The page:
So if our main light (the window) is still at f/8, what should be the value of our fill light/reflector (or the shadow side) to achieve a 4:1 ratio? Let’s do the steps again: f/8>f/5.6>f/4.
Therefore, two stops less than f/8 is f/4 (and this is the desired measurement to create a 4:1 ratio). Look at the photo above and compare it to the 2:1 image; do you see how the shadow side is getting darker?
The last ratio we’ll look at is 8:1.
The 8:1 ratio requires 8 times as much light, or 3 stops, on the highlight side of the face compared to the shadow side.
As you can see in the image above, 8:1 lighting is quite dramatic, and anything greater than 8:1 will not hold much detail on the shadow side of the face at all.
In fact, prints have a maximum contrast range of 4-6 stops, so unless you want one side of the face overexposed or the shadows pure black, I suggest keeping your lighting ratios at 8:1 or smaller.
Note that an 8:1 ratio can be a bit tough to create. You may need harsher lighting and possibly a black reflector to add blacks into the shadow side (rather than reflecting light onto it).
We calculate it the same way as above: if 4:1 is 4 times the light, then 8:1 will be 8 times the light, or 3 stops.
So if we are still at f/8 on our highlight side, we need to get our shadow side to read: f/8>f/5.6>f/4>f/2.8.
How to use lighting ratios
Now that we have this knowledge of ratios, let’s put it to use! Remember: The ratio can add to the success of your portrait, or it can ruin it.
If you look at the example images again, pay attention to how the mood of the image changes with the ratio. Notice how the higher ratios create more drama and power. Notice how the lower ratios are softer and more innocent.
Generally somewhere between 2:1 and 4:1 is the commonly used ratio for most portraiture. It’s enough to create three-dimensionality on the face, but not too much to create unattractive, deep shadows. I personally like a 3:1 ratio (1.5 stops) or a 4:1 ratio, myself.
For a child or baby, you often want a lower ratio because the softer result goes well with the subject matter. But a grizzled old cowboy with weathered, wrinkled skin and unkempt whiskers looks much better with 4:1 or 8:1 lighting. Why? He’s rougher, tougher, and can handle the increased contrast, plus it’s suitable for his look.
If you’re worried about not owning a handheld meter, you don’t necessarily need to go out and buy one. I’d only suggest you do that if you plan on getting into studio lighting. Otherwise, just practice seeing the difference between the various ratios (which is why I suggest natural light), and if they aren’t a perfect 4:1 or 8:1 or whatever, then it doesn’t matter. Just learn to recognize when it’s too strong and when it’s too weak for the effect you want to create.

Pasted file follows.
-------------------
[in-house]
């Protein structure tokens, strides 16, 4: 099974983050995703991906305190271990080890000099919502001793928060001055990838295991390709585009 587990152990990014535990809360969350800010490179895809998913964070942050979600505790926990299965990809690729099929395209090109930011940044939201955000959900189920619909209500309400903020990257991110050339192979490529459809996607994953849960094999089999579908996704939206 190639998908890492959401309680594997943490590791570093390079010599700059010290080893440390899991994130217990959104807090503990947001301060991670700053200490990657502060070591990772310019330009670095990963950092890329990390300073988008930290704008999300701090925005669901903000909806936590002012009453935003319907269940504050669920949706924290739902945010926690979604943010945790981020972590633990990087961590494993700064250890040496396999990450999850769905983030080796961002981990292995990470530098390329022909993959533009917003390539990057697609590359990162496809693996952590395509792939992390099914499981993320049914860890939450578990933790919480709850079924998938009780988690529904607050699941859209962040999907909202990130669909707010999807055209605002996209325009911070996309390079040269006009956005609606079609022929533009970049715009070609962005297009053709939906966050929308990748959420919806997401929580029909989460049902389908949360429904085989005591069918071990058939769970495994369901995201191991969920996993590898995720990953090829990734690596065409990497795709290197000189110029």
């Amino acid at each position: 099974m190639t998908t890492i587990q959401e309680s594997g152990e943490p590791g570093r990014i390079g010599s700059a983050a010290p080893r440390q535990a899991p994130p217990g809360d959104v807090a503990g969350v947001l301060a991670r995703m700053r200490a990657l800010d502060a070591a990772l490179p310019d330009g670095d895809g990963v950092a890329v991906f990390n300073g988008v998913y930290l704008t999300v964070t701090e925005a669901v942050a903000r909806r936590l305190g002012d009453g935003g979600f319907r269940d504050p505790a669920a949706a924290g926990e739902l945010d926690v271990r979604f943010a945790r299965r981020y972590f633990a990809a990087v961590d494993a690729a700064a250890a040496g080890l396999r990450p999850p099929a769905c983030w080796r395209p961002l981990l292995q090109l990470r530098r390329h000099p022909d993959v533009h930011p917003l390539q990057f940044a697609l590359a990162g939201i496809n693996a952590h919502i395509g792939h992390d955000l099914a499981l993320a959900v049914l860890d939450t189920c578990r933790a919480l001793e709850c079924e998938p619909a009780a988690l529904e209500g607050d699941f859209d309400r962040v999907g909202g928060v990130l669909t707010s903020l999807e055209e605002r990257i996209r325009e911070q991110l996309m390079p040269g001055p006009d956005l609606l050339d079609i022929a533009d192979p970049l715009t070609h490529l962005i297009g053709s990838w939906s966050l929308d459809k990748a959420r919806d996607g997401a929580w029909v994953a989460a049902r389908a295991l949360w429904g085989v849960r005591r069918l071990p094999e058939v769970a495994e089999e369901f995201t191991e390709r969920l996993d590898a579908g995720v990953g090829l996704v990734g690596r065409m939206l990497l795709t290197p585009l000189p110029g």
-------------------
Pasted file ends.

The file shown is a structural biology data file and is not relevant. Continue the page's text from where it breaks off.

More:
Here’s another example of ratios at work. None of it is right or wrong, but which do you think is the most appropriate ratio for my subject? Figure that part out, and you’ll be ahead of the game!
Note: I’d like to thank my subject, Gabriel Biderman from B&H Photo Video, for these shots.
Lighting ratio tips
Now that you understand the lighting ratio basics, let’s take a look at some quick tips that’ll make your photos look better.
First, get your subject out of the sun. Shooting in bright sunlight makes it almost impossible to control your ratios, plus the light won’t be desirable or flattering on the subject’s face. Use natural light from a window with indirect lighting (no direct sun coming in) if you can. And if the sun is streaming in, try adding sheer curtains or even stretching a white bed sheet across to diffuse the light.
Second, here are some lighting ratio starting points:
- For babies and small children, use a lower ratio like 1:1 or 2:1. Children move so quickly that keeping them in the light and facing in the right direction is exceedingly difficult, and even light helps mitigate this issue.
- For women, use a medium ratio like 2:1 or 3:1.
- For men and business portraits, use a slightly stronger ratio, such as 4:1 or 6:1.
- For artists, bands, and other dramatic portraits, use a higher ratio.
Finally, keep in mind that there are no steadfast rules on how to do ratios in portraiture. Like everything in photography, it’s about learning the techniques, then using them as suggestions while you experiment and find your own style or voice.
For instance, can you put 8:1 lighting on a glamorous movie star or 1:1 lighting on a coal miner? Absolutely!
(I’ll even give you some homework that’ll prove both ratios can be effective if they are done well.)
Homework and action steps
Your homework assignment is to research the following photographers. Tell me how they broke the general rules I’ve mentioned above, yet still had great success and amazing images:
Those three photographers right there are some of the greatest portrait artists to ever live. Learn from them.
A lighting ratios guide: conclusion
Now that you’ve finished this article, you know all about lighting ratios – and you know how to use them for stunning results.
So what’s the next step?
Practice! If you simply dedicate a few minutes per day to working with portrait lighting, you’ll become a master in no time at all.
Now over to you:
What do you think of these lighting ratio concepts? Will they help you in your portrait photography? Share your thoughts (and images) in the comments below!